Professor Maher noted that thanks to the cannabis compound’s “protective effects,” his team succeeded in clearly demonstrating maintenance of mitochondrial function. The cell shape remained normal, and functioning was undisturbed.
“Mitochondrial dysfunction is implicated in changes in various tissues – not just in the brain and aging. So the fact this compound can maintain mitochondrial function suggests it could have more benefits beyond the context of Alzheimer’s disease,” Prof. Maher continued.
Furthermore, the study spotlighted CBN’s ability to prevent neurodegeneration without causing mind-altering effects in users. How? Because the cannabinoid is capable of working without actually activating any cannabinoid receptors.
“CBN is not a controlled substance like THC – the psychotropic compound in cannabis,” said the study’s first author, Dr. Zhibin Liang. “Evidence has shown CBN is safe in animals and humans. Because CBN works independently of cannabinoid receptors, it could also work in a wide variety of cells with ample therapeutic potential.”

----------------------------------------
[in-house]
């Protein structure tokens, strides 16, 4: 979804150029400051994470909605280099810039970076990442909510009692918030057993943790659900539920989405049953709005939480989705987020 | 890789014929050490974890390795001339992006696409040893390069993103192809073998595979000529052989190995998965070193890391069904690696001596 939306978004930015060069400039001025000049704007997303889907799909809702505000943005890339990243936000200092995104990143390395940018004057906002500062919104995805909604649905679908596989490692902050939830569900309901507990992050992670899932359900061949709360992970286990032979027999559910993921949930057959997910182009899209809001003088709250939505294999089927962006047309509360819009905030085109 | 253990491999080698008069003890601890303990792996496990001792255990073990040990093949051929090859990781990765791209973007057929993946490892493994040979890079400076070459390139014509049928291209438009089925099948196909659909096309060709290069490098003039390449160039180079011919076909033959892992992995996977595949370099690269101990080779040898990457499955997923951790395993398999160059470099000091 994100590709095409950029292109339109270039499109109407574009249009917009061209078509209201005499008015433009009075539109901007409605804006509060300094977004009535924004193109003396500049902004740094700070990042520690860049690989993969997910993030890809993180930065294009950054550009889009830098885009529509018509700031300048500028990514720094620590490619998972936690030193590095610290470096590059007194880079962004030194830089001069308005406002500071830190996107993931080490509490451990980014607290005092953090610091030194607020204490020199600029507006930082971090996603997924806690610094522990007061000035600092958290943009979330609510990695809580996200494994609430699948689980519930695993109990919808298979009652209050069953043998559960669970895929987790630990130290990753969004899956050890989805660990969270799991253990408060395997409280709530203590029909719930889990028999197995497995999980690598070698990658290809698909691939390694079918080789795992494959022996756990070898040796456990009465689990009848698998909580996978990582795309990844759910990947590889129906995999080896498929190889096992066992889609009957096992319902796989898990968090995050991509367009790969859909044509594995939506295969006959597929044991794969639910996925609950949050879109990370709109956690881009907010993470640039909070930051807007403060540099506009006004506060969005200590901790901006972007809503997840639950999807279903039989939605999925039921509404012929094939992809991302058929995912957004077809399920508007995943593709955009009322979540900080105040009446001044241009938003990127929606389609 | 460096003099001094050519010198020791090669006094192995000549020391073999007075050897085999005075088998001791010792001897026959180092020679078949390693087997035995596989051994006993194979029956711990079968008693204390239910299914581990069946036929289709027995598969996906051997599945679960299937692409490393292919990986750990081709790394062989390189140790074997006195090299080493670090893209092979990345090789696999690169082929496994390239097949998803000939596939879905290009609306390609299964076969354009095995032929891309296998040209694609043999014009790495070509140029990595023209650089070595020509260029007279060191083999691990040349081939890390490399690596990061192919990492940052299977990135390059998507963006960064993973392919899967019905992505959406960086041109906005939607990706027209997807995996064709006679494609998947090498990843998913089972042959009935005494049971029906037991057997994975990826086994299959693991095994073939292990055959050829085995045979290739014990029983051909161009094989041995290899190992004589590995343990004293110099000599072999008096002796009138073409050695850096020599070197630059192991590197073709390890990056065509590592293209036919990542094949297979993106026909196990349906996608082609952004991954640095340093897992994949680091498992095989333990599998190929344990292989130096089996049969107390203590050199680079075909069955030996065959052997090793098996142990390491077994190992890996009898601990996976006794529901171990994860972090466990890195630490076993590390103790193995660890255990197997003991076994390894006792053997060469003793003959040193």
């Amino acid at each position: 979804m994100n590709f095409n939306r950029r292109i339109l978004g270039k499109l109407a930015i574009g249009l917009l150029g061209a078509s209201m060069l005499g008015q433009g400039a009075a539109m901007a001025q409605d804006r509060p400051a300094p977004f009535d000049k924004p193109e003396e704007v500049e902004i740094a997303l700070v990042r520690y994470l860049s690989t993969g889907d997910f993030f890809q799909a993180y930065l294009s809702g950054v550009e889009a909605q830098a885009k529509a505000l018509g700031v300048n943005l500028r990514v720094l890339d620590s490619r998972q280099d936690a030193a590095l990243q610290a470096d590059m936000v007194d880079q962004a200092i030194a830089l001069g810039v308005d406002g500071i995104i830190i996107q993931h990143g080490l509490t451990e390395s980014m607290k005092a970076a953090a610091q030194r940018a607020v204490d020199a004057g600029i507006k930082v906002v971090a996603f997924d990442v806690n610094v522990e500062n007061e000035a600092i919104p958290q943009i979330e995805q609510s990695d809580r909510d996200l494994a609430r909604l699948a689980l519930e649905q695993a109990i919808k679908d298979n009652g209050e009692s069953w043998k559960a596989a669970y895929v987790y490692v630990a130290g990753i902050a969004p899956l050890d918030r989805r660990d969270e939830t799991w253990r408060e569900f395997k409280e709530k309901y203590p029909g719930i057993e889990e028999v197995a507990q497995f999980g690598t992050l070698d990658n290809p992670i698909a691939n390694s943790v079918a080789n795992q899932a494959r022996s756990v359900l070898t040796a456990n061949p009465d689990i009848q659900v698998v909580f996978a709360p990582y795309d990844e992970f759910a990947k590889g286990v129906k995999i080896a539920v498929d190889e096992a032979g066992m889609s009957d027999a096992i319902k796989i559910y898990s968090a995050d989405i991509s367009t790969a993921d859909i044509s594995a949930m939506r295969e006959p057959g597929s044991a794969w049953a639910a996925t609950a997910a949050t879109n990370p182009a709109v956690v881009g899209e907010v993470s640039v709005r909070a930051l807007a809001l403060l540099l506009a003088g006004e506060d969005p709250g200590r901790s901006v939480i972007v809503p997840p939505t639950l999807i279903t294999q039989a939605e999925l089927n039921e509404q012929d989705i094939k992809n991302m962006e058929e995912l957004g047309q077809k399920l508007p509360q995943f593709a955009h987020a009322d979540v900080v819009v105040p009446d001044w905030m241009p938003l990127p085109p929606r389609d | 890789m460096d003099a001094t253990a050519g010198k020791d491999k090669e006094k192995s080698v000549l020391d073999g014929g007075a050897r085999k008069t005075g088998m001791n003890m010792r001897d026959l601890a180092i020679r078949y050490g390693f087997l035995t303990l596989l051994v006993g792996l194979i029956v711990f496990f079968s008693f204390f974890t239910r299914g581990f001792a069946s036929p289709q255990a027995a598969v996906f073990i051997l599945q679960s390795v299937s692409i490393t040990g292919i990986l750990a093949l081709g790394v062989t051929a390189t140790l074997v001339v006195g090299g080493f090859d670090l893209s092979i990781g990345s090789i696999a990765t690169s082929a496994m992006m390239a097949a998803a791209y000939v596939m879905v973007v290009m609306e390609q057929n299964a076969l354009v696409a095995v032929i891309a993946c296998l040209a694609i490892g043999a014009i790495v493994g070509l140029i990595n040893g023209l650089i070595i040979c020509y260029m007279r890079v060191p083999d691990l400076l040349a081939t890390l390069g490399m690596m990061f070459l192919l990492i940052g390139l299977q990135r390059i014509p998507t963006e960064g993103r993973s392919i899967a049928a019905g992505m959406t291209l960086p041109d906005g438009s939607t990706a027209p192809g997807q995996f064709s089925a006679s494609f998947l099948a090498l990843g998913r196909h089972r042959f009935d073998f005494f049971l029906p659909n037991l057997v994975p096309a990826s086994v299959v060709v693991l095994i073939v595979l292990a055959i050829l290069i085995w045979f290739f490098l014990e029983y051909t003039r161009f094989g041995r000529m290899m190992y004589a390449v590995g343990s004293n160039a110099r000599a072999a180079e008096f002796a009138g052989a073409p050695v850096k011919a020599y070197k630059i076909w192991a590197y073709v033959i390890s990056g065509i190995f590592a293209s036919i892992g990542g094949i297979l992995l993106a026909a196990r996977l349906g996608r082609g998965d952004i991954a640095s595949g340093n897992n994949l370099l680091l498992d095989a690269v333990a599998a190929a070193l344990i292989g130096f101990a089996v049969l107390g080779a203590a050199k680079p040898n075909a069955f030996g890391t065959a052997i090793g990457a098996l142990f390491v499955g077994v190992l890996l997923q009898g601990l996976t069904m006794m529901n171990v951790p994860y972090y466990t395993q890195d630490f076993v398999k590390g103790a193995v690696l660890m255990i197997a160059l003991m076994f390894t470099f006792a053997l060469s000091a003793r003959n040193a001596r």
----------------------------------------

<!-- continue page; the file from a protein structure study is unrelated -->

Dr. Liang urges researchers to carry out additional investigations into CBN and various other cannabinoids that have not yet been studied in-depth for their potential neuroprotective benefits. The study’s findings will likely create a ripple effect across the scientific industry, which is starting to emphasize new treatment options for neurodegenerative diseases.
Prof. Maher and his assistants are striving to replicate the results in a preclinical mouse model.
Research from 2021 Discovered the Neuroprotective Potential of Cannabinoids
The chemical ‘WIN-55212-2’ is an aminoalkylindole derivative that can create a similar feeling to cannabinoids like tetrahydrocannabinol (THC), maintaining a unique chemical composition to that of THC. However, it remains uncertain what specific effects this compound may produce in cases of pathological conditions.
Conversely, the study also suggested that the novel cannabigerol derivative VCE-003.2 increases the rate of neuronal progenitor cell survival and provides symptomatic relief in (murine models) of Huntington’s disease.